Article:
Jazz and Other Drugs” was a pleasant way to start off this past weekend. On Saturday, April 6, 2019, friends, family, and local music fans gathered at the Sugar Space to watch six of Utah’s gifted jazz musicians showcase their talent. The occasion was simple: to celebrate instrumentalists and singers (and as a bonus, boost the visibility of Asian American musicians) in the community. Thanks to curator-emcee-performer Brandan Ngo, audiences were privy to a cozy and communal experience.

I interviewed Ngo and singer-guitarist Amanda Lau (who sang a kickass cover of “Rubber Ducky,” mind you) post-show to pick their brains about what brought on the show, why it mattered, and what we might expect from them in the future. The show also featured the stylings of the Merry Kim Kim Trio (keyboardist Jon Kim; cellist John Kim; drummer Aaron Merry), Drew Olsen, Alex Bowen, John Bergquist, and April Kerr. Check them all out in action here.

Brandan Ngo and the Merry Kim-Kim Trio. Photo credit: Charissa Che

Can you tell me why this show was conceived?

Amanda: Brandan! His passion for music and involvement in other local productions motivated him to create his own show. I like to think this concert was his dream come true, the first of many shows I hope!

Brandan: I’ve always wanted to make music, and put on a show with talented musicians, but for some reason it seemed like an unattainable goal for many, many years. I was always waiting for the opportunity to present itself to me; waiting for permission from “people in charge” to grant me a path to go out and perform.

This show is actually a result of a fortunate sequence of events. My friend April Kerr, who is featured in this concert, put on her own concert sometime last year to promote the release of her first ever album. It was an incredible night full of talented friends. Walking out of that, something started fomenting at the back of my mind. I had just watched my friend put something amazing together out of her own volition. It was a novel idea and still quite exotic to me. After months and months of auditioning and searching for opportunities, and after one particularly nasty audition, it finally clicked. If I want to see myself on stage so badly, then I need to put myself on stage. Nothing is stopping me from creating my opportunity. My voice teacher, Keri Hughes, was a great catalyst in getting this concert idea going as well. I knew I wanted to do it; she’s the one that affirmed I’d be crazy not to.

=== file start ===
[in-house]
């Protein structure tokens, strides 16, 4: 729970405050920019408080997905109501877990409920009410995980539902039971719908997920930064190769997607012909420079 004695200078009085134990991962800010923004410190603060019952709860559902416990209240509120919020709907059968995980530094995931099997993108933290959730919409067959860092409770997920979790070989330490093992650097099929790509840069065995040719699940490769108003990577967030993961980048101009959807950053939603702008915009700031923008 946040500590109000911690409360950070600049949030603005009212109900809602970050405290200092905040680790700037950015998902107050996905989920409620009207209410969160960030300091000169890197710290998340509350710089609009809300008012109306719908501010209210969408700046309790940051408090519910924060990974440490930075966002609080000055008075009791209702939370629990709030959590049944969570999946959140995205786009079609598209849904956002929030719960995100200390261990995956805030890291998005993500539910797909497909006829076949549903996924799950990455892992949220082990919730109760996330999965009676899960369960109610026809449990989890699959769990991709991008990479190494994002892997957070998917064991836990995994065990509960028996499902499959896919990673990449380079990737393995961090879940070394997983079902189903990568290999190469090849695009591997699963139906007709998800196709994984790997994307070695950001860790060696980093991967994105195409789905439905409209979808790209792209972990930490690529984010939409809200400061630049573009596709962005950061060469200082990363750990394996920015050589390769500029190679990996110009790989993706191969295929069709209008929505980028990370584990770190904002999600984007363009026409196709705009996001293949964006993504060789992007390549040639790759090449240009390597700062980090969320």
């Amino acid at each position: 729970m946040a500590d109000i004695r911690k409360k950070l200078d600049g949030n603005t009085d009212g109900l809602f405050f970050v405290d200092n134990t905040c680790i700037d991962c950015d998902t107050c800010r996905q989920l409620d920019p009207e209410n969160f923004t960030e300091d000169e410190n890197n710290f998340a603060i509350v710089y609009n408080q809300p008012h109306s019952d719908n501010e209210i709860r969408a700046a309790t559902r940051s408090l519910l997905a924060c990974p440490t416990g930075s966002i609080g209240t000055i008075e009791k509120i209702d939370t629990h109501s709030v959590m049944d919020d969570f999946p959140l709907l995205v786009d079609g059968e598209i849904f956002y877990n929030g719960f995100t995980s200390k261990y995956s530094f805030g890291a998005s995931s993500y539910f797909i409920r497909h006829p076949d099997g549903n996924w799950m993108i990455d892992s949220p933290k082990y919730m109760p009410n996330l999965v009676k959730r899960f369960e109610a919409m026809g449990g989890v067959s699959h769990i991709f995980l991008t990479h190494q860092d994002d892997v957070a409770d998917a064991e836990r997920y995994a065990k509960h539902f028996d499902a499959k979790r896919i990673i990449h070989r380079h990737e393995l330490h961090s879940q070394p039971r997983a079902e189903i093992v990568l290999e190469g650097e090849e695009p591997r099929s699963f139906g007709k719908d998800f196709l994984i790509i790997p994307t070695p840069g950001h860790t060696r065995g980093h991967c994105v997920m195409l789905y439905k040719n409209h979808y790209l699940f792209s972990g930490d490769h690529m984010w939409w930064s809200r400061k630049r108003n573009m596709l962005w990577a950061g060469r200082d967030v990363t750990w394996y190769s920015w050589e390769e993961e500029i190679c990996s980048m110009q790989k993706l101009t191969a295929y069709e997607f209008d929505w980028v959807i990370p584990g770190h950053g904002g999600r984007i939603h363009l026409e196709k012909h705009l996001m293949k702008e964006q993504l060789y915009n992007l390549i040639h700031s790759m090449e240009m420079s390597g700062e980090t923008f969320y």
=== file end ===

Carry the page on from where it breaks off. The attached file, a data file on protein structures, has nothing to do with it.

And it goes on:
Amanda Lau. Photo credit: Charissa Che

What do you hope to leave your audience with?

Amanda: The joy of jazz!  

Brandan: I hope to leave my audience with a spark and a hunger to create something of their own; the same spark I left with after leaving my friend’s concert a year ago. Good art should inspire you to consume more art; great art should inspire you to create it. I hope at least one person in my audience leaves to finally write that song or take that photograph or choreograph that dance.

John Kim and Aaron Merry. Photo credit: Charissa Che

Tell me a little about the pieces you’ll be performing. Why did you choose them for this occasion?

Amanda: ‘A Love That Will Last” by Renee Olstead – I sang this at a wedding last year, but at the reception, I couldn’t hear myself and I was so nervous that I forgot an entire verse! I cherished the opportunity to play this song again in a more intimate and forgiving setting. I sent Brandan a link to the song and right away, he said “Yes, do this one!” and put it on the set list. Later, he offered me to sing a second song and I said “Yes, if you’ll have me!” I was so thankful, I could literally jam all day, all night. But I was so indecisive on what my second song should be. I kept wavering back to ‘Rubber Duckie’ by Ernie (yes, the Sesame Street one). It’s one of my fun, guilty pleasure songs. When I told Brandan I was thinking of playing this song, I was worried he would think it’s too weird. But instead, he was 100% supportive and said “Yes, do it!”